“There’s no other committee that probably touches the lives more frequently in a day’s time of the American family than the Agriculture Committee,” Thompson said in a telephone interview.
He pledged to restore a robust rural economy, help develop precision agriculture, identify climate solutions through voluntary conservation, and expand agricultural market opportunities with strong trade deals. Farmers started taking financial hits from President Donald Trump‘s trade war with China in 2018, and the industry is still recovering as a trade accord between the two countries inches through its first phase.
Thompson said farmers and ranchers need a stronger safety net to mitigate weather-related disasters, such as Southern agriculture producers’ losses during hurricanes and Iowa farmers’ crops flattened by an August derecho.
Scott, the current Commodity Exchanges, Energy, and Credit Subcommittee ranking member, said boosting the spending cap on the Commodity Credit Corp. is a priority. The New Deal-era government-owned and operated entity supports and protects farm income and prices. The spending limit of $30 billion set in the 1980s would be “almost twice” what it is today if adjusted for inflation, Scott said.
Demands by Republicans and the White House to replenish the Commodity Credit Corp. would be met under the House-passed stopgap spending bill (H.R. 8337). The Senate will consider the measure this week.
Scott seeks to address foreign influence in U.S. supply lines, listing China as a top offender. He also said he aims to work with retailers to promote American-grown products, possibly through state grants. Scott said he’ll push to find alternatives for farmers to gain revenue and, in turn, long-term sustainability for their operations.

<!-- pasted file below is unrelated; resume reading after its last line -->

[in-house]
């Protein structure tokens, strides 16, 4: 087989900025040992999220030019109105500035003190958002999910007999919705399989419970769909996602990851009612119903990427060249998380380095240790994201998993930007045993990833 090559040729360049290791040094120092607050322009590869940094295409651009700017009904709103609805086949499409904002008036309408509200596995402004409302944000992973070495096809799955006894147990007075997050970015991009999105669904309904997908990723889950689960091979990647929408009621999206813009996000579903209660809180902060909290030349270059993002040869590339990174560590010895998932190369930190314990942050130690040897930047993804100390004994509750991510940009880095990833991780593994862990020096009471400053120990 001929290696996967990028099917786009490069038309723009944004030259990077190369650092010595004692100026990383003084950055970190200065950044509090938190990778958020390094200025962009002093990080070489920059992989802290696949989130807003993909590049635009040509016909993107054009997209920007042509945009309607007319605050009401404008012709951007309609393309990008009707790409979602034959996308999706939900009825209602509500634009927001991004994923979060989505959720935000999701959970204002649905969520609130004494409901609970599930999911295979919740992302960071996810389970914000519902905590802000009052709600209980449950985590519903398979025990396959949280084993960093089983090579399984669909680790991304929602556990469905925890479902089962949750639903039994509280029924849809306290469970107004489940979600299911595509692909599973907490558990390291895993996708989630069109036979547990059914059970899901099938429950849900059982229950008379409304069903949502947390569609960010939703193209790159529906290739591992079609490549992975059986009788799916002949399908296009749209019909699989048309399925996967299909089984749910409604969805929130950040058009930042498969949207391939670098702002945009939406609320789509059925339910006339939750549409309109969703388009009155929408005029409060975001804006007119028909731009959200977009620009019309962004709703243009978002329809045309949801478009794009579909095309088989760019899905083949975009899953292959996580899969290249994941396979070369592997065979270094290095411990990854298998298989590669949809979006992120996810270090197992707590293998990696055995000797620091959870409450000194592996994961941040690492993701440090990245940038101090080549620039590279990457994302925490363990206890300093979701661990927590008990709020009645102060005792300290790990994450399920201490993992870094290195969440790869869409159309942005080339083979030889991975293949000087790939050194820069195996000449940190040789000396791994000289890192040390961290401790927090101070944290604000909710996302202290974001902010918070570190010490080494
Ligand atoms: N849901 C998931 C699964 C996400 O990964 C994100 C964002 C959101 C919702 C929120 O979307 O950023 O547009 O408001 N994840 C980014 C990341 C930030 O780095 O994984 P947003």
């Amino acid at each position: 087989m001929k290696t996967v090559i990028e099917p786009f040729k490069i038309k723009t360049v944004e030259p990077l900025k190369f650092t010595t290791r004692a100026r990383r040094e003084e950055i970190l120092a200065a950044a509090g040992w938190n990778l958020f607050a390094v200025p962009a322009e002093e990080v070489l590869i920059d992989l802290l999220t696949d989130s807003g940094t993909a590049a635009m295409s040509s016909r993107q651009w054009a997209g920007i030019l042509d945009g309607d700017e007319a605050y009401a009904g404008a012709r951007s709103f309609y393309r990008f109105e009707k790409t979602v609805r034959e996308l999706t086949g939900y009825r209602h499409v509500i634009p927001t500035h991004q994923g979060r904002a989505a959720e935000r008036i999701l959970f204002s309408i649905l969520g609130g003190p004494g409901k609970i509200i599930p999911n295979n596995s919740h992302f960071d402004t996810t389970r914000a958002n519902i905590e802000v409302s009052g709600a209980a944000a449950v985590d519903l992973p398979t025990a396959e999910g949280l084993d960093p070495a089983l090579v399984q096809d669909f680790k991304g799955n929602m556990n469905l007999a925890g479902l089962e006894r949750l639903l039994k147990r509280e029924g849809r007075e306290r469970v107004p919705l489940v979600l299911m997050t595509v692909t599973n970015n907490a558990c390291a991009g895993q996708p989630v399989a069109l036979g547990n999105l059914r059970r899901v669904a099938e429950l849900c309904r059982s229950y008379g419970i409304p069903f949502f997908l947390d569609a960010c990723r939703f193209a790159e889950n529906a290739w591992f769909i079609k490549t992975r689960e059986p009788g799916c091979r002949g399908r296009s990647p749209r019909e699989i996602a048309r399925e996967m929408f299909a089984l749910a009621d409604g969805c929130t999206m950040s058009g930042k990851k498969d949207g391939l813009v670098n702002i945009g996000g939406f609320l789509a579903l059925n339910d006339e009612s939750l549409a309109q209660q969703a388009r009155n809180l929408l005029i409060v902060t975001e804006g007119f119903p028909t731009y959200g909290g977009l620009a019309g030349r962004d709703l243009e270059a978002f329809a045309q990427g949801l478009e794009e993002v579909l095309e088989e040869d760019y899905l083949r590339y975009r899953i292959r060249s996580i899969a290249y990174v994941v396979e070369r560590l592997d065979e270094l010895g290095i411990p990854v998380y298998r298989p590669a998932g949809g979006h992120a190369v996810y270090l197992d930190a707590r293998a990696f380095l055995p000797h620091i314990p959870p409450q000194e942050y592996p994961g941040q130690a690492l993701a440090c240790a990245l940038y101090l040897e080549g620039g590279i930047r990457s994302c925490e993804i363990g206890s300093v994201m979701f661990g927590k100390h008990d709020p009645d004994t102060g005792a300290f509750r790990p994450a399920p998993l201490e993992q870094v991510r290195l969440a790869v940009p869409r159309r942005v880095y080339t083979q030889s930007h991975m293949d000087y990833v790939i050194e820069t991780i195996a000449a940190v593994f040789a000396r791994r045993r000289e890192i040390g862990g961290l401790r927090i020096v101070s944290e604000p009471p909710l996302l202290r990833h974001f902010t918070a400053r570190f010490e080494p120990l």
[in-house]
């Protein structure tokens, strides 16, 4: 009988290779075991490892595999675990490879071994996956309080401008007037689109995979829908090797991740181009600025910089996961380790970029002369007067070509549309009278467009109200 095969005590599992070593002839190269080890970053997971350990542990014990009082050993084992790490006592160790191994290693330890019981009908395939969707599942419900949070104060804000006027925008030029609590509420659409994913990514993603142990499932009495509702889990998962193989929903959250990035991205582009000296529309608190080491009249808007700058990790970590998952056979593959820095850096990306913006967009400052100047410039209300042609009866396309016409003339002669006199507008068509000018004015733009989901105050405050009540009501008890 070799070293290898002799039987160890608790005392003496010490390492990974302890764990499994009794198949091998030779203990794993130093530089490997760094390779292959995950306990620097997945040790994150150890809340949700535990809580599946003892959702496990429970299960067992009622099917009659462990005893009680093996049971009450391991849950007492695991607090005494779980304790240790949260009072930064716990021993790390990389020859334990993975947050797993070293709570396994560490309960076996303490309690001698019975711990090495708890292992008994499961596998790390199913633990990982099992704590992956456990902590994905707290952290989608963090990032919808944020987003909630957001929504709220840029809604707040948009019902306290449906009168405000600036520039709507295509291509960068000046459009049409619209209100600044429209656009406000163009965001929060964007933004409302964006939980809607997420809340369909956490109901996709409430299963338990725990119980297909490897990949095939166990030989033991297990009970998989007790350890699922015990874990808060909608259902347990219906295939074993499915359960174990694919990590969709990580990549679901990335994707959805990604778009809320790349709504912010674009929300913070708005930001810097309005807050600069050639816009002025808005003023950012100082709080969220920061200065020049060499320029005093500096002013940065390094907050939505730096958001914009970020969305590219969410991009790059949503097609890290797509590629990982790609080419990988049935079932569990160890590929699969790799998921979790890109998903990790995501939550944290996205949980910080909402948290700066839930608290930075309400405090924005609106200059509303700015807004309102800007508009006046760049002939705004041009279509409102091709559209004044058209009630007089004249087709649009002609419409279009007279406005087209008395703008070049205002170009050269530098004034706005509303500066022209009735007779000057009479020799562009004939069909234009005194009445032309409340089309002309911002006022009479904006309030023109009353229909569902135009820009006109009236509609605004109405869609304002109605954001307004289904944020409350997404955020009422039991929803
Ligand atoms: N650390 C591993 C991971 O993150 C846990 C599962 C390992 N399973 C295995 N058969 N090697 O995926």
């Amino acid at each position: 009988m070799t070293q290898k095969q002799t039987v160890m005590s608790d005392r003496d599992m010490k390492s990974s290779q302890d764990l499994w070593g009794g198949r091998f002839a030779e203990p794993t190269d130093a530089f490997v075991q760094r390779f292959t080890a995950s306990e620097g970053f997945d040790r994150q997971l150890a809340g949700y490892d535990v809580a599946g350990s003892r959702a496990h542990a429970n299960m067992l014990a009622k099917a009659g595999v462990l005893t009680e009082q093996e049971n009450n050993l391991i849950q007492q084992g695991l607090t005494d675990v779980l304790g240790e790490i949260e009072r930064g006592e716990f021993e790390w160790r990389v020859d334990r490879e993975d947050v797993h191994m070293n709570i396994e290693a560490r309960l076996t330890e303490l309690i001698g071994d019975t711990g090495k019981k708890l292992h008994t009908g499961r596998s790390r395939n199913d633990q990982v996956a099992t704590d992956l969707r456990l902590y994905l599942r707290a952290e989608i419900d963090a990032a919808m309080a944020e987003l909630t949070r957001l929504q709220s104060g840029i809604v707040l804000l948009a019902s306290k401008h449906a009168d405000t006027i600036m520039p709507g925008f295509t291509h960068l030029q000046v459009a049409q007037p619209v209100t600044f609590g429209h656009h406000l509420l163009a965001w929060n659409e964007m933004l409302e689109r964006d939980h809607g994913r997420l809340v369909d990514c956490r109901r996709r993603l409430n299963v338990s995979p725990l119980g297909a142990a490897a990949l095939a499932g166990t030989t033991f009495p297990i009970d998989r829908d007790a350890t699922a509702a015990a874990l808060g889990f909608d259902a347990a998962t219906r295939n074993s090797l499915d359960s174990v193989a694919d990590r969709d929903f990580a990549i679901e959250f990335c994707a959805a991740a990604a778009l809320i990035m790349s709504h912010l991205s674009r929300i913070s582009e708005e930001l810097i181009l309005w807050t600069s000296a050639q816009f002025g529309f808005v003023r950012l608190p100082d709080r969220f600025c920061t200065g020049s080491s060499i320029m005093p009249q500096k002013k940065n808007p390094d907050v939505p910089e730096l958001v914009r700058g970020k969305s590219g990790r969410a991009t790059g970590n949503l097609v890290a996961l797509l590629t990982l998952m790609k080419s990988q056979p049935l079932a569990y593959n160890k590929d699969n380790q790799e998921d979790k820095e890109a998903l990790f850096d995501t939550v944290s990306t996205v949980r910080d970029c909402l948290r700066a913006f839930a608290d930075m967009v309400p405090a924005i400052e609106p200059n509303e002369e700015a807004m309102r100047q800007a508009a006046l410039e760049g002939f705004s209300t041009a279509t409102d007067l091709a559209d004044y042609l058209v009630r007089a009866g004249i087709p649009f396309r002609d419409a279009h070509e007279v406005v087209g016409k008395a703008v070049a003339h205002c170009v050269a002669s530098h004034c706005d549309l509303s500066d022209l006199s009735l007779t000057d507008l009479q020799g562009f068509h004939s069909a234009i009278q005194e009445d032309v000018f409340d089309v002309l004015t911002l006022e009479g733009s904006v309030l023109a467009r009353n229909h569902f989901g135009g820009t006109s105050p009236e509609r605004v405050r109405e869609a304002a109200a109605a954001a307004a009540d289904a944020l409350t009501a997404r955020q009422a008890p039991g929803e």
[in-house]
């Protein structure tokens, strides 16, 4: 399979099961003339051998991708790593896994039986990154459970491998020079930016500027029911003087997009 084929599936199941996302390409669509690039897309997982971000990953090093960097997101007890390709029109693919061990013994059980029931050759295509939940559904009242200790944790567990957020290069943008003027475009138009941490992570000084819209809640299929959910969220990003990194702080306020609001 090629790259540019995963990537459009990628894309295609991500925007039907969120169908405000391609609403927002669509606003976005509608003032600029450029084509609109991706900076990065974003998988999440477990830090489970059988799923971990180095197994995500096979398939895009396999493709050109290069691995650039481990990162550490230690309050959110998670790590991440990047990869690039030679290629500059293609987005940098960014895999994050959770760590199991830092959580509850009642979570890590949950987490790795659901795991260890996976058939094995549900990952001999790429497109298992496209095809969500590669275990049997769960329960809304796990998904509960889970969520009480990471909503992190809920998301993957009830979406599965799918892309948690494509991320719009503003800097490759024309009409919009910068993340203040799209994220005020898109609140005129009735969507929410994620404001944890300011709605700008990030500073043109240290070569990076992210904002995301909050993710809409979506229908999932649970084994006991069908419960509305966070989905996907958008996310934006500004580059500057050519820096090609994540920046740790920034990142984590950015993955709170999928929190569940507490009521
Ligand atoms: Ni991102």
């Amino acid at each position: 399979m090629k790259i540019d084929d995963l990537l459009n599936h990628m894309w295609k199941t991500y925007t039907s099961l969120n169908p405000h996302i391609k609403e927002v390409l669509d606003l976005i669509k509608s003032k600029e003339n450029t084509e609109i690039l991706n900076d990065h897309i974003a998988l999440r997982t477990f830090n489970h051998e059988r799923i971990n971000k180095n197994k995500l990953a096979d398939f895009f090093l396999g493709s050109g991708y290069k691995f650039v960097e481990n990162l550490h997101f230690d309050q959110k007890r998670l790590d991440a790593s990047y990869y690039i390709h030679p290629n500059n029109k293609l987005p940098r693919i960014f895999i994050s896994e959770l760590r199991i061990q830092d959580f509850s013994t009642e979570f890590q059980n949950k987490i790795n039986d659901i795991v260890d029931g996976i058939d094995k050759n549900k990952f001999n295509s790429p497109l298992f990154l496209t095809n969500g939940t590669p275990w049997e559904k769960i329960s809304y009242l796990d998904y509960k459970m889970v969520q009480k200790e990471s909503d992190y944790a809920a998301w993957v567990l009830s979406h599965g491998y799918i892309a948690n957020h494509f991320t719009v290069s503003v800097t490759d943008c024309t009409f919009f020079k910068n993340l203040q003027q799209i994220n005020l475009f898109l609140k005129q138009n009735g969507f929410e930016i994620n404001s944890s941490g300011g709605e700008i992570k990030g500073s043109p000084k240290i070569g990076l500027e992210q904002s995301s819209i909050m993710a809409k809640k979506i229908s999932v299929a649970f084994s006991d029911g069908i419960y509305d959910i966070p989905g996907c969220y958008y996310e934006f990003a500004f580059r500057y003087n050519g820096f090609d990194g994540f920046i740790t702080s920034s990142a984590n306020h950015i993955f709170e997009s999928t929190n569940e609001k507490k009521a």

Crawford is focusing on labor. “We have a lot of problems with the H-2A program,” which lets agricultural employers hire temporary foreign workers, he said in a telephone interview.
Crawford said he wants to encourage a domestic workforce as current farm operators are aging, a goal he shares with Scott.
“We need to be reaching out to young people and incentivize them to get into agriculture,” Crawford said.
GOP conference rules dictate that members can serve only three consecutive terms as a committee leader, regardless of whether that’s as a chairman or ranking member.
The choice for the GOP’s next Agriculture Committee leader would be left up to the House Republican Steering Committee, which interviews party members interested in heading other panels. Thompson holds a spot on the steering committee for the current Congress alongside prominent Republican figures, including Minority Leader Kevin McCarthy (Calif.) and Minority Whip Steve Scalise (La.).
The final say on the new farm panel pick then goes to the party conference, which ratifies the steering committee’s recommendations.
To contact the reporter on this story: Megan U. Boyanton in Washington at email@example.com